Friday, 29 March 2013

What's going on in the shrubbery?

The dunnocks are much in evidence in the garden at the moment, with plenty of song and display. Known to some readers as the hedge sparrow, the dunnock isn’t a sparrow at all but it does like the cover afforded by hedges and other shrubbery so this sometimes-used name is not completely wrong. The dunnock is an often-overlooked bird, perhaps because of its skulking habits or maybe because of its rather drab appearance and superficial similarity to the more familiar house sparrow. Despite this, the dunnock is a particularly engaging bird with a fascinating private life.

As with many other familiar garden birds, the dunnock maintains a breeding territory that is advertised through song. The song itself is rather melodic and is comprised of a series of sweet-sounding phrases, well worth listening out for. Although most dunnock pairs are monogamous, with one male and one female paired together, some indulge in rather more complicated living arrangements. Instances of polyandry (one female with two males) are rather common, as is polygyny (one male with two or more females) and there are even occasions where two or three males may form a relationship with three or four females. It is thought that such complex relationships develop because male and female dunnocks maintain their own, largely independent, territories during the breeding season. Male territories tend to be larger, so each male territory may overlap with several females.

Instances where two males appear to share a territory are also fairly common, with one male (the alpha male) dominant over the other (the beta male). Although both males may mate with the resident female, the alpha male gets the greater share of the matings. The two males will work together to defend the territory against other males, with both birds singing and displaying when faced with potential rivals.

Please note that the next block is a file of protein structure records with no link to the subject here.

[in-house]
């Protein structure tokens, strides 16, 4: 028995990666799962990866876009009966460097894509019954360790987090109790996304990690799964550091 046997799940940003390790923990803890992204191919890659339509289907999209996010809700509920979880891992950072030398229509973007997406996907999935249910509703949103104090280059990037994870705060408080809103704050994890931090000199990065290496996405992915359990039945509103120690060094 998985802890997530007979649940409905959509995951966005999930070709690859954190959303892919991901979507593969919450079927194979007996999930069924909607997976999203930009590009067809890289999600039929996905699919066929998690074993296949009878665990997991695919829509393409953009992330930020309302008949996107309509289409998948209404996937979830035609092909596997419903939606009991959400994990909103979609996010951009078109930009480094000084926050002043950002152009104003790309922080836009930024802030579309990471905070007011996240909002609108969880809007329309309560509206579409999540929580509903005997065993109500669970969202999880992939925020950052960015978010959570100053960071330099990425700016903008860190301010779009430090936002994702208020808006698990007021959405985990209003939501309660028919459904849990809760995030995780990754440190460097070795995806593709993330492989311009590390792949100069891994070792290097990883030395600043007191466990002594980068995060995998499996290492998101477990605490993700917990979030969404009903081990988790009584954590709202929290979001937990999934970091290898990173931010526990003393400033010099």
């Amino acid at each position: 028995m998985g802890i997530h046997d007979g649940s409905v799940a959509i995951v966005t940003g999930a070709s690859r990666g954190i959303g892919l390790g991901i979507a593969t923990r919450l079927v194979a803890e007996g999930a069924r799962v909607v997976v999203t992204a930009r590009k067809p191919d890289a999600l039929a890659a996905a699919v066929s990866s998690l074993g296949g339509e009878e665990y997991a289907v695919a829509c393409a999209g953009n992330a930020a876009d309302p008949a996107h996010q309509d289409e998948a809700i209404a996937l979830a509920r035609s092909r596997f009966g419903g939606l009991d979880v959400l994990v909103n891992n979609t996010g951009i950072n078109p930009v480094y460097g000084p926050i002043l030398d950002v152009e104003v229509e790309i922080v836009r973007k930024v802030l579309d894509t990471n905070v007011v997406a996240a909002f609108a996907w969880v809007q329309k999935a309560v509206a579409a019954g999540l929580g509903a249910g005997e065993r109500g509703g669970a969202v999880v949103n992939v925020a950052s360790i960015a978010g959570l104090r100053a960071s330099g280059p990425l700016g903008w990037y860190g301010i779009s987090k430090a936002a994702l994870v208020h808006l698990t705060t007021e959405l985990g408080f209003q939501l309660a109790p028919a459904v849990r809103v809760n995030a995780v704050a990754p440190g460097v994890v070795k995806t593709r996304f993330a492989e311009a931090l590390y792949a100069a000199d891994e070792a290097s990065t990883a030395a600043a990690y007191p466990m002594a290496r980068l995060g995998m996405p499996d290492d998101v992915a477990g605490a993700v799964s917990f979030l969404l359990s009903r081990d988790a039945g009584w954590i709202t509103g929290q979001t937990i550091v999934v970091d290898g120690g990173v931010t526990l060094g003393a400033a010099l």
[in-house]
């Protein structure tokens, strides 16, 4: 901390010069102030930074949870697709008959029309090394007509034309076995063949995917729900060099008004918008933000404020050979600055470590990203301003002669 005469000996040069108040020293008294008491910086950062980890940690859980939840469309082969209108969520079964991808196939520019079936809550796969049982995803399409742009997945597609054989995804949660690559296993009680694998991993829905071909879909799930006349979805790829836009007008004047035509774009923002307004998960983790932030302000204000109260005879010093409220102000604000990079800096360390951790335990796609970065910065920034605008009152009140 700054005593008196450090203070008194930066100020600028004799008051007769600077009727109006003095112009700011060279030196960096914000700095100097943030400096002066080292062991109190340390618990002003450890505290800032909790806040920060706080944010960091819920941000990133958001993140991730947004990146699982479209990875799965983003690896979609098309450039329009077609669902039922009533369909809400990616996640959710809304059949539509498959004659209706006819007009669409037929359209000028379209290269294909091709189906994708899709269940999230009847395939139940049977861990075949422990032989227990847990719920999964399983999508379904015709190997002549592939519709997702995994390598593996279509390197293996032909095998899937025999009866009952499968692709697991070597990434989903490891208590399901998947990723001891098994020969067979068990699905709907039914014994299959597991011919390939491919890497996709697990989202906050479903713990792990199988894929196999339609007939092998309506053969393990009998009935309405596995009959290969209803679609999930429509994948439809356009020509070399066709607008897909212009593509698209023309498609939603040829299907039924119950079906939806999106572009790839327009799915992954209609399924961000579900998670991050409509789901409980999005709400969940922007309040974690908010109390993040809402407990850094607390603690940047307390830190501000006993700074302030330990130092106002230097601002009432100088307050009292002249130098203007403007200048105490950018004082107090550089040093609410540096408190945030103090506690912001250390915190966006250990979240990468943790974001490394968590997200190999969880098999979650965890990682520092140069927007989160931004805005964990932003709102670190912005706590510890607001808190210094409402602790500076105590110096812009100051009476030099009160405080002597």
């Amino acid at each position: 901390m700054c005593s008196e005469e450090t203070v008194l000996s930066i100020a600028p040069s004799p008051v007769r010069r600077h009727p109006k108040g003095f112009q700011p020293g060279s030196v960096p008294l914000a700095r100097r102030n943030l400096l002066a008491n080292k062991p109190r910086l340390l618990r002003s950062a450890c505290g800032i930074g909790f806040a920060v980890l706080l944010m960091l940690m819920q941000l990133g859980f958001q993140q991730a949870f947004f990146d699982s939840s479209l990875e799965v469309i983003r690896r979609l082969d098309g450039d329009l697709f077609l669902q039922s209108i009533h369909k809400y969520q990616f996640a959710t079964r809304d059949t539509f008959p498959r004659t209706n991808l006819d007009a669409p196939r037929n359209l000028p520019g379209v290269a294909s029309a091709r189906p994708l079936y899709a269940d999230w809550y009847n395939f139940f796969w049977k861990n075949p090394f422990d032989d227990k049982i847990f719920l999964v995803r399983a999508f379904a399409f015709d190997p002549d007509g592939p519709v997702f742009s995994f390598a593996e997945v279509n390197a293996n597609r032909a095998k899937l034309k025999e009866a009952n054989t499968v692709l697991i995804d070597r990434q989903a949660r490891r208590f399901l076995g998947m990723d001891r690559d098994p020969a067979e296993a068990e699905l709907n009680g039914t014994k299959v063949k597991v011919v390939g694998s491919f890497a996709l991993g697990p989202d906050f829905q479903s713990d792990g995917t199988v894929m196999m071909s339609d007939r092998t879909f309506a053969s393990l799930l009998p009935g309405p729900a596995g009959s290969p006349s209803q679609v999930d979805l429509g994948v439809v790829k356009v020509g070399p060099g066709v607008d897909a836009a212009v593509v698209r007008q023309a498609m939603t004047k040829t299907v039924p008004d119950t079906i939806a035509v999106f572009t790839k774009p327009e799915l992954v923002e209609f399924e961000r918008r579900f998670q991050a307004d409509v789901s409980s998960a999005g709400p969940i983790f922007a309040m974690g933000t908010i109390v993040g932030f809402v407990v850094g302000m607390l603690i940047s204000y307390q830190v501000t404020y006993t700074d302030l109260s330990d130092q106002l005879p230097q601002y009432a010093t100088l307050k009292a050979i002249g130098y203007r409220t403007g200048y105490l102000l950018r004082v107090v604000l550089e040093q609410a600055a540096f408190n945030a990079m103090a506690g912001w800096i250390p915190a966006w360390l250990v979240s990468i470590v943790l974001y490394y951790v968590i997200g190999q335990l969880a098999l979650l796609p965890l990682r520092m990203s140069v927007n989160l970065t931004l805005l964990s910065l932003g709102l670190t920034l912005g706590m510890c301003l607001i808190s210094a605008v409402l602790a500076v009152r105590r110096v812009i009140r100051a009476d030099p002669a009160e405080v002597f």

Such complex relationships have also given rise to some interesting courtship behaviour. Prior to mating the female dunnock will crouch before her partner, quivering her body and lifting her tail. This prompts the male to peck at the female’s cloaca (which is associated with her sexual organs). The repeated pecking causes the cloaca to enlarge and this is then followed by a series of pumping movements by the female which serve to eject some of the sperm from any previous mating. It is thought that this ejection of sperm increases the chances that the current male will sire a greater proportion of the offspring. Such behaviour surprises many people and may even be enough to make them blush, especially if they have asked the question as to why dunnocks may sometimes peck each others’ behinds! It is surprising what goes on in our gardens!

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